Some people prefer to skip breakfast, but a warm bowl of oatmeal with raisins and cinnamon can be a wonderful start to the day. Oats nutrition is generally balanced. Still, you have to be mindful of your oatmeal serving size, as you can have too much of a good thing.
For a 2,000-calorie diet, you can have up to 6 ounces of oatmeal to meet your daily recommended grain requirements, as per the USDA 2015-2020 Dietary Guidelines.
Eat More Whole Grains
Oats come in different shapes and sizes. Refined grains have the bran and germ removed. For a healthy breakfast, choose unprocessed varieties, which contain 100 percent whole grains. Making oatmeal at home will give you full control over the ingredients used. For example, if you're on a weight loss diet, you can mix oats with stevia and vanilla protein powder for extra flavor.
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The USDA 2015-2020 Dietary Guidelines for Americans recommends 6 ounces of grains per day. At least half of those should come from whole grains, while less than half may come from refined grains. If you eat over 2,000 calories in a day, then you can have more than 3 ounces of whole grains. These have more fiber, minerals and vitamins compared to their refined counterparts.
Oats Nutrition Facts
Oatmeal's serving size is relatively small. One serving of Quaker Oats, for example, is only half a cup before cooking. Once cooked, the grains expand and appear larger. Quaker oats nutrition facts for one serving are as follows:
- 1 cup Quaker Oats has 150 calories
- 3 grams of fat
- 27 grams of carbohydrate
- 4 grams of fiber
- 5 grams of protein
Remember that what you add to oatmeal changes the nutrition facts. For example, there are more calories in a bowl of oatmeal with milk than in one with water. While oatmeal itself is healthy, what you add to it may not be.
The number of calories you eat per day depends on your metabolism and weight loss goals. To lose weight, you need to burn more calories than you take in and vice versa. In other words, there's no one-size-fits-all recommendation for oatmeal consumption. You can easily make the calories from oatmeal fit your total energy intake for the day.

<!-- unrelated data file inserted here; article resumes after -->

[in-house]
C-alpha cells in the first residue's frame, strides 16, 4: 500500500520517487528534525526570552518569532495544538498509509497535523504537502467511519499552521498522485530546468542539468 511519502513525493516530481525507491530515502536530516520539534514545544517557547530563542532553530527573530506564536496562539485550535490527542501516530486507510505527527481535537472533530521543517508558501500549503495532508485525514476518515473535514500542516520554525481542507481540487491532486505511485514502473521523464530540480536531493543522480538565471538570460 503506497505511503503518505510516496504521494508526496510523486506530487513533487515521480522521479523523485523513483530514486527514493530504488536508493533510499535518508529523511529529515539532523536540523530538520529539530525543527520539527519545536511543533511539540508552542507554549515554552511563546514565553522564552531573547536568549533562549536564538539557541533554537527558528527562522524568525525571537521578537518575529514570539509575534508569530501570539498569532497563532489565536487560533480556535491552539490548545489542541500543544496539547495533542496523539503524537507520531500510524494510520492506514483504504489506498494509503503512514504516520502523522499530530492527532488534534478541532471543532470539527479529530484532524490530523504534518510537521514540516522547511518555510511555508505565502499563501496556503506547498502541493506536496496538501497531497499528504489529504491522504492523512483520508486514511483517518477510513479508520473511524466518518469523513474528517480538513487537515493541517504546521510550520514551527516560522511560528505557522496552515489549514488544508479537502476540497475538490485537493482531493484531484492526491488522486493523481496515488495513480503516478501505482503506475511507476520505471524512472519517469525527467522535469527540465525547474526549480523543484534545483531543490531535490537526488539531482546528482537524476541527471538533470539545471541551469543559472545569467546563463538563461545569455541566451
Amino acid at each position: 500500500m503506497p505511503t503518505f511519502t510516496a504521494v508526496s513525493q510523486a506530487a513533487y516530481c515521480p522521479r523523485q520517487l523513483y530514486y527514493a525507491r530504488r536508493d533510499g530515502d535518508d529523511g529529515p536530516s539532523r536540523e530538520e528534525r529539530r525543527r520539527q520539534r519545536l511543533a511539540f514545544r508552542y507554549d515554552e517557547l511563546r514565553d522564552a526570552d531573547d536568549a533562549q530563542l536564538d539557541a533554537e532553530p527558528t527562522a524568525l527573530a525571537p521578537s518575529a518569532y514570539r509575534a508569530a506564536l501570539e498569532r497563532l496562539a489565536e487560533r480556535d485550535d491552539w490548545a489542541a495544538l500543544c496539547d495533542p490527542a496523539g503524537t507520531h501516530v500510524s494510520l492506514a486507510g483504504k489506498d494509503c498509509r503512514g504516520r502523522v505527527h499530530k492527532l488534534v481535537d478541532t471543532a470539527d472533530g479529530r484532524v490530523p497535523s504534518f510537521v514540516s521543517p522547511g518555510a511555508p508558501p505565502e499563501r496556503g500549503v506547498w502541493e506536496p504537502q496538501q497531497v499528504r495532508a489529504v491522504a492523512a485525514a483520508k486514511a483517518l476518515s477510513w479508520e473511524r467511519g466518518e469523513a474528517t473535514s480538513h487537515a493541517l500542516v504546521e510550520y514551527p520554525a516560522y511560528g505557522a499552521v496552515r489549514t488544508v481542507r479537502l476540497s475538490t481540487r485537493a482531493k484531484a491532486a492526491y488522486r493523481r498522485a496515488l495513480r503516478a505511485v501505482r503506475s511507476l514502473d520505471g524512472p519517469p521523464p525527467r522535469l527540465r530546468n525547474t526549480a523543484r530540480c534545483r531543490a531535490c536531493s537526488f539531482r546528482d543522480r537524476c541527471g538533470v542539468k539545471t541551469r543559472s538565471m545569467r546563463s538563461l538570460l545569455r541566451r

One way to break down your diet is by carbohydrate, protein and fat intake. The Dietary Guidelines recommend that 45 to 65 percent of your daily calories come from carbs. A diet tracking app can help you determine how much oatmeal to eat per day while staying within the 45 to 65 percent range.
Benefits of Eating Oatmeal
Replacing breakfast cereals with oatmeal is an easy way to make your diet healthier, as long as you don't use a sugary product. A February 2016 research paper published in Nutrition Reviews states that the soluble fiber in oats and other whole foods may promote fullness. Therefore, oatmeal can make it easier to reduce your food intake.
Furthermore, an October 2015 study published in Nutrition Research has found that people who ate oatmeal regularly were likely to lead a healthier lifestyle. They also tended to have higher intakes of fiber and various vitamins and minerals.
The fiber in oatmeal is beneficial for your health. In a November 2014 study published in Molecular Nutrition and Food Research, subjects who ate high amounts of fiber had a 23 percent lower mortality rate than those who didn't. Their risk of certain cancers and heart disease decreased too.
Women should aim for 25 grams of fiber per day, while men should shoot for 38 grams, according to the Academy of Nutrition and Dietetics. This means that two or three servings of oatmeal in the morning can bring you to one-third of your fiber goal for the day. Just remember to use a brand that doesn't contain sugar since oatmeal is already a high-carbohydrate food.
- Academy of Nutrition and Dietetics: "Easy Ways to Boost Fiber in Your Daily Diet"
- Molecular Nutrition and Food Research: "Fiber Consumption and All‐Cause, Cardiovascular, and Cancer Mortalities: A Systematic Review and Meta‐Analysis of Cohort Studies"
- Nutrition Research: "Oatmeal Consumption Is Associated With Better Diet Quality and Lower Body Mass Index in Adults: The National Health and Nutrition Examination Survey (Nhanes), 2001-2010."
- USDA 2015-2020 Dietary Guidelines: "Appendix 7. Nutritional Goals for Age-Sex Groups Based on Dietary Reference Intakes and Dietary Guidelines Recommendations"
- Quaker Oats: "Quaker Oats Old Fashioned"
- USDA 2015-2020 Dietary Guidelines: "Key Elements of Healthy Eating Patterns"
- Nutrition Reviews: Dietary Fiber and Satiety: "The Effects of Oats on Satiety"